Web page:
A young woman, now approaching 30, has a crush on him. She's been wearing his ID bracelet for the seven years that he was locked  up. She's had at least one marriage go South, she's looking for a decent man, and she is hoping the major will be the one. Makes we wonder if there really is a shortage of decent men, or is it that we just don't know how to get along with each other? One of the lessons we constantly repeat to ourselves is that no one is perfect, everyone has some kind of flaws. Secretly I wonder if this is true. Are there really no perfect people? Well, if we were going to look for any we would need to agree on just what perfect means, and I kind of doubt that will ever happen, so I guess we just gonna have to be satisfied with a relative scale of good and bad. In any case our girl decided that the major measures up and she wants to be his. At this point, he is not a good choice.
Eventually the Major tracks down the bad guys whereupon he pays a visit to the Sargent, who is stuck in a wonderful American domestic nightmare. The Major apprises the Sargent of the situation and tells him to get his gear, whereupon Sargent glum comes alive. Oh, boy, we're going to go kill some people! That is something he understands, he is back in his element, he has been rescued from domestic bliss. Praise the Lord!

We get the patented Tommy Lee Jones smile just before they go into action. They manage to kill half the bad guys before they figure out what's going on, then we have a real gun fight. Bad guys die, good guys, wounded but alive, limp from the scene. Fade to black.

* I assume it was a Lear Jet. Was there any other kind of business jet back in 1973?

Update May 2020 replaced missing image.

Tuesday, September 25, 2012

Nightclub of the Day

Southeast corner of the Brill Building at the corner of 49th and Broadway in New York City, 1944-1949. Rent for this location has just jumped to $5 million per month. Inconceivable. From the Wikipedia article:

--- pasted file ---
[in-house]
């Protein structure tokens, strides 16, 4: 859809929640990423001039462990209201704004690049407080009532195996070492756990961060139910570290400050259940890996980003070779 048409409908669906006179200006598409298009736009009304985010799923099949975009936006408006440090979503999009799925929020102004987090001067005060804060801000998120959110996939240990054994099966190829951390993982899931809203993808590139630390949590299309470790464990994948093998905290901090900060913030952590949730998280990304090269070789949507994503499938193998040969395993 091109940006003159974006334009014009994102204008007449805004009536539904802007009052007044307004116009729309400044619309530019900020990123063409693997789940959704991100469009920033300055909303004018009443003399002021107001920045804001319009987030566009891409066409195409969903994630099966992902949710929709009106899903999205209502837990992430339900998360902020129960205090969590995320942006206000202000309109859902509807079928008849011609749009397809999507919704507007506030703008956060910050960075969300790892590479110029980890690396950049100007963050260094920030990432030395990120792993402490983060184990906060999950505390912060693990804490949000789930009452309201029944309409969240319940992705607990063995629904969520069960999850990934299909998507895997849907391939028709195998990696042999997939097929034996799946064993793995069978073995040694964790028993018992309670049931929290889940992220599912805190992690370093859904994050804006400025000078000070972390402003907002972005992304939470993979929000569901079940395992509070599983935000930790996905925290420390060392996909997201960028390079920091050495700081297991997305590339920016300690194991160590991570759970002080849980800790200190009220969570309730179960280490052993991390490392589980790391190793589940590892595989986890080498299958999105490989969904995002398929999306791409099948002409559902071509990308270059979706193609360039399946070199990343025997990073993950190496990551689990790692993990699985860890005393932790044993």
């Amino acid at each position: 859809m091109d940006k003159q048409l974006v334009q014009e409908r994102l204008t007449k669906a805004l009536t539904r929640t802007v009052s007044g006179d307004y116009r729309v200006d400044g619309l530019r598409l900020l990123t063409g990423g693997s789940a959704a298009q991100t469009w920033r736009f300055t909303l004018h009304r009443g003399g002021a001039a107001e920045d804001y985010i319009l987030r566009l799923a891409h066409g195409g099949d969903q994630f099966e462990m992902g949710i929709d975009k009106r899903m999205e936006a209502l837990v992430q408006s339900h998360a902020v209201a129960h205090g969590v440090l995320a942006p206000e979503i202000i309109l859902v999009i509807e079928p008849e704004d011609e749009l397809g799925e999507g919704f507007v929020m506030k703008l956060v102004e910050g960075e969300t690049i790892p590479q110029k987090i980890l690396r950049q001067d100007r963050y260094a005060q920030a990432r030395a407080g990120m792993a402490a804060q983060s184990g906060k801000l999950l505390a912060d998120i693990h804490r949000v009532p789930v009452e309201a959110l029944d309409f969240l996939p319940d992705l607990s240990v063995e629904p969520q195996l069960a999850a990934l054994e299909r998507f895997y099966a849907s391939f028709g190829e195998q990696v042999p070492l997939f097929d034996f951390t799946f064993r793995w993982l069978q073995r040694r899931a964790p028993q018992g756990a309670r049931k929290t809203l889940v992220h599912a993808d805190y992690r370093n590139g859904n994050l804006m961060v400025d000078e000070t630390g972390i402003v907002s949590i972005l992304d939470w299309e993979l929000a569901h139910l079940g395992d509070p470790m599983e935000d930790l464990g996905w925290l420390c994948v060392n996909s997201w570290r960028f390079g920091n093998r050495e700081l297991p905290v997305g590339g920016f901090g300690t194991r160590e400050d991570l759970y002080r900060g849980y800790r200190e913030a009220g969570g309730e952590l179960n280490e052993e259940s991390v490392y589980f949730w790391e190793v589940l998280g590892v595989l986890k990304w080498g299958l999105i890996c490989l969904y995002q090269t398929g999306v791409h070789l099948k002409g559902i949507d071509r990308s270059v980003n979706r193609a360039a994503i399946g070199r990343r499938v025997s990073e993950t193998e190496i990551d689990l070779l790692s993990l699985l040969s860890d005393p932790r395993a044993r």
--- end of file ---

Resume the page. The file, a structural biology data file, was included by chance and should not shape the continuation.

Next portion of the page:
The building has been described as "the most important generator of popular songs in the Western world."...The Brill Building approach ... was one way that professionals in the music business took control of things in the time after rock and roll's first wave. In the Brill building practice, there were no more unpredictable or rebellious singers; in fact, a specific singer in most cases could be easily replaced with another. These songs were written to order by pros who could custom fit the music and lyrics to the targeted teen audience. In a number of important ways, the Brill Building approach was a return to the way business had been done in the years before rock and roll, since it returned power to the publishers and record labels and made the performing artists themselves much less central to the music's production.
Via Scott.

Motorcycle of the Day

These guys look like they've been riding for a while. They were part of the Cannonball 2012: "On the 7th of September 2012, 50 riders will start a two week journey across the United States on motorcycles built before 1930."

Via Stu.

Monday, September 24, 2012

Sunday, September 23, 2012

Another Trip to Eugene

About half way between Portland and Eugene there is this industrial establishment that used to have a big tall structure right next to freeway. It was a bit of a landmark. Now there's just a pile of scrap.

25 minutes later I saw a flock of birds wheeling about. Swallows, maybe. Must of been a zillion of them.

Saturday, September 22, 2012